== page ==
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Here as elsewhere, the earthquake five years ago had rearranged the furniture, shoving everything to one end of the space, stacking the bed on top of chairs, on top of a dresser. Search dogs would have been needed to certify that no victims, either alive or dead, had remained under the debris.

In this instance, a single chair had been retrieved from the scrap heap and placed in the quake-cleared half of the room. In the chair, secured to it by duct tape, sat Danny Jessup.


EYES CLOSED, PALE, UNMOVING, DANNY looked dead. Only the throb of a pulse in his temple and the tension in his jaw muscles revealed that he was alive, and in the grip of dread.

He resembles that actor, Robert Downey Jr., though without the edge of heroin-addict glamour that would give him true star quality in contemporary Hollywood.

Past the face, the resemblance to any actor drops to zero. Danny has a lot better brain than any movie star of the past few decades.

His left shoulder is somewhat misshapen from excess bone growth during the healing of a fracture. That arm twists unnaturally from shoulder to wrist, with the consequence that it doesn’t hang straight at his side, and the hand twists away from his body.

His left hip is deformed. The right leg is shorter than the other. The right tibia thickened and bowed as it healed from a break. His right ankle contains so much excess bone that he has only forty percent function in that joint.

Strapped to the hotel-room chair, dressed in jeans and a black T-shirt with a yellow lightning bolt on the chest, he could have been a fairy-tale character. The handsome prince suffering under a witch’s spell. The love child of a forbidden romance between a princess and a kind troll.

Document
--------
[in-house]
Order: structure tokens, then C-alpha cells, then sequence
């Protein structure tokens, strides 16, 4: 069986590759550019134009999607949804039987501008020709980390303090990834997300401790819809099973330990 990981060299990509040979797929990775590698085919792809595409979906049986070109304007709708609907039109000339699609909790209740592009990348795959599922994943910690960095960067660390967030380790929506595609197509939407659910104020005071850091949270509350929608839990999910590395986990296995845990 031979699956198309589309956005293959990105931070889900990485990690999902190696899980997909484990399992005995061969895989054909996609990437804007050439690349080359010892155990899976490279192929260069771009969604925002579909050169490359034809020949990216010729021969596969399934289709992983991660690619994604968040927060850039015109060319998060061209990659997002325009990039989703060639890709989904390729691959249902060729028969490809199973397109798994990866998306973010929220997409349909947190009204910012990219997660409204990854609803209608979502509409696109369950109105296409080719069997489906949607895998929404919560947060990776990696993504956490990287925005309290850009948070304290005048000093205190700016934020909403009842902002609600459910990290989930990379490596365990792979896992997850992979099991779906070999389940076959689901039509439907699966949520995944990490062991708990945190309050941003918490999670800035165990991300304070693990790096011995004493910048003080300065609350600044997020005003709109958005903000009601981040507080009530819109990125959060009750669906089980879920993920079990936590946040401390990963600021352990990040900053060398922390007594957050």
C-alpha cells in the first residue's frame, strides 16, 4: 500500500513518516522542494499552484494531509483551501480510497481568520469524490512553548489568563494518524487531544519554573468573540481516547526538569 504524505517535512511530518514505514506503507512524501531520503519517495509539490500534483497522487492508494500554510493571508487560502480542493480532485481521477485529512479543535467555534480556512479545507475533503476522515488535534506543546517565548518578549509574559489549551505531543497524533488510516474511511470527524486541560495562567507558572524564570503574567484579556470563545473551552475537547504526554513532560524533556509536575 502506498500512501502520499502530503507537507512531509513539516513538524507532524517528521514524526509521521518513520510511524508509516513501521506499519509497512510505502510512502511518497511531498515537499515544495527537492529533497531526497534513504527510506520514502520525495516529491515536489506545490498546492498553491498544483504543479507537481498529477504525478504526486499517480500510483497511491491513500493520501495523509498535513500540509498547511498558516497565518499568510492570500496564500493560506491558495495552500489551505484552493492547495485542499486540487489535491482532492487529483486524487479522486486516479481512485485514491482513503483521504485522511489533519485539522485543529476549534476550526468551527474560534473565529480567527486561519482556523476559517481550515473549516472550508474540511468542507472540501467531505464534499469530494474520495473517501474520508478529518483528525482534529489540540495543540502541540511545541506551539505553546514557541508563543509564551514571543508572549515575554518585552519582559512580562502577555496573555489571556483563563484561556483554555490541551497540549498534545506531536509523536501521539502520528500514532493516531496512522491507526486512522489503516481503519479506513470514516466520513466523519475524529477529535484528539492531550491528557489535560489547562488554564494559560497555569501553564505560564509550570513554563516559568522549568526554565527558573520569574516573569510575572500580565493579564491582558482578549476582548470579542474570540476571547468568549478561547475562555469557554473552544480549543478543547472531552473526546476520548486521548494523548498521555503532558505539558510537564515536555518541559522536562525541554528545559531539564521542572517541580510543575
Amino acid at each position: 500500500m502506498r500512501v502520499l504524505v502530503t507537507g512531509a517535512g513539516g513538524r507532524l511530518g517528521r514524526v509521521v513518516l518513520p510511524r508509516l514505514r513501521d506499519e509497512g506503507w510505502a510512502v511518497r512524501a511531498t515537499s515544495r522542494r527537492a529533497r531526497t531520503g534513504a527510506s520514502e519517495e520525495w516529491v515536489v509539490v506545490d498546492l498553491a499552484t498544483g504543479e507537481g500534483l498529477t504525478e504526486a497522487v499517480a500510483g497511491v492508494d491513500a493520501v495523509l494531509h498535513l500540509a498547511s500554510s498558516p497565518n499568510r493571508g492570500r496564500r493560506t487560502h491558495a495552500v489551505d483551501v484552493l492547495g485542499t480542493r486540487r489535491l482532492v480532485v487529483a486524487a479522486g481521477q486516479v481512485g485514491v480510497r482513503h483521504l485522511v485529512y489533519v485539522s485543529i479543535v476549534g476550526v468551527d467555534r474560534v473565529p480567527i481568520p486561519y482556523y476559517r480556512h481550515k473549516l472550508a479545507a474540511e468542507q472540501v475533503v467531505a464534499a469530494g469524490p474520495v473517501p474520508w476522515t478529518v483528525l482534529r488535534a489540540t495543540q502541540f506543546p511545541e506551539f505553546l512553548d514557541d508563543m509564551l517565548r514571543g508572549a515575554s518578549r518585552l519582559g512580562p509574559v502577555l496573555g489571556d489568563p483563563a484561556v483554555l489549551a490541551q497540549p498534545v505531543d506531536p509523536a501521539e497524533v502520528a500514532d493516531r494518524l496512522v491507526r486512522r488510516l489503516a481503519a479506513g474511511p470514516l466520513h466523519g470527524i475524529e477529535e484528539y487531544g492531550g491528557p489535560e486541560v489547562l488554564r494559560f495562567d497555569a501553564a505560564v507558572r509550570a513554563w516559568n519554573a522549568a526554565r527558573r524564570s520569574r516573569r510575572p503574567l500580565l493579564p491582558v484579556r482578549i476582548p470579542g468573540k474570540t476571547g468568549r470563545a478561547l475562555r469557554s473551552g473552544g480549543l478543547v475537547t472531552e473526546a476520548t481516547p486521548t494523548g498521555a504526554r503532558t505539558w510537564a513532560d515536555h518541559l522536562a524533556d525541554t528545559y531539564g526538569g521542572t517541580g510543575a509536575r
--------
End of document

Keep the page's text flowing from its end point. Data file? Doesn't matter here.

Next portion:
I closed the door behind me before I said softly, “Wanna get out of here?”

His blue eyes opened, owlish with surprise. Fear made room for mortification, but he didn’t appear to be at all relieved.

“Odd,” he whispered, “you shouldn’t have come.”

Dropping the backpack, zipping it open, I whispered, “What am I gonna do? There was nothing good on TV.”

“I knew you’d come, but you shouldn’t, it’s hopeless.”

From the backpack, I withdrew a fishing knife, flipped the blade out of the handle. “Always the optimist.”

“Get out of here while you can. She’s crazier than a syphilitic suicide bomber with mad-cow disease.”

“I don’t know anybody else who says stuff like that. Can’t leave you here when you talk that good.”

His ankles were bound to the chair legs with numerous turns of duct tape. Bonds of tape wound around his chest, securing him to the back of the chair. In addition, his arms were taped to the arms of the chair at the wrists and at the crooks of the elbows.

I started sawing rapidly at the loops of tape that bound his left wrist.

“Odd, stop it, listen, even if you have time to cut me loose, I can’t stand up—”

“If your leg’s broken or something,” I interrupted, “I can carry you at least to a hiding place.”

“Nothing’s broken, that’s not it,” he said urgently, “but if I stand up, it’ll detonate.”

Although I finished freeing his left wrist, I said, “Detonate. That’s a word I like even less than decapitate.”

“Check out the back of the chair.”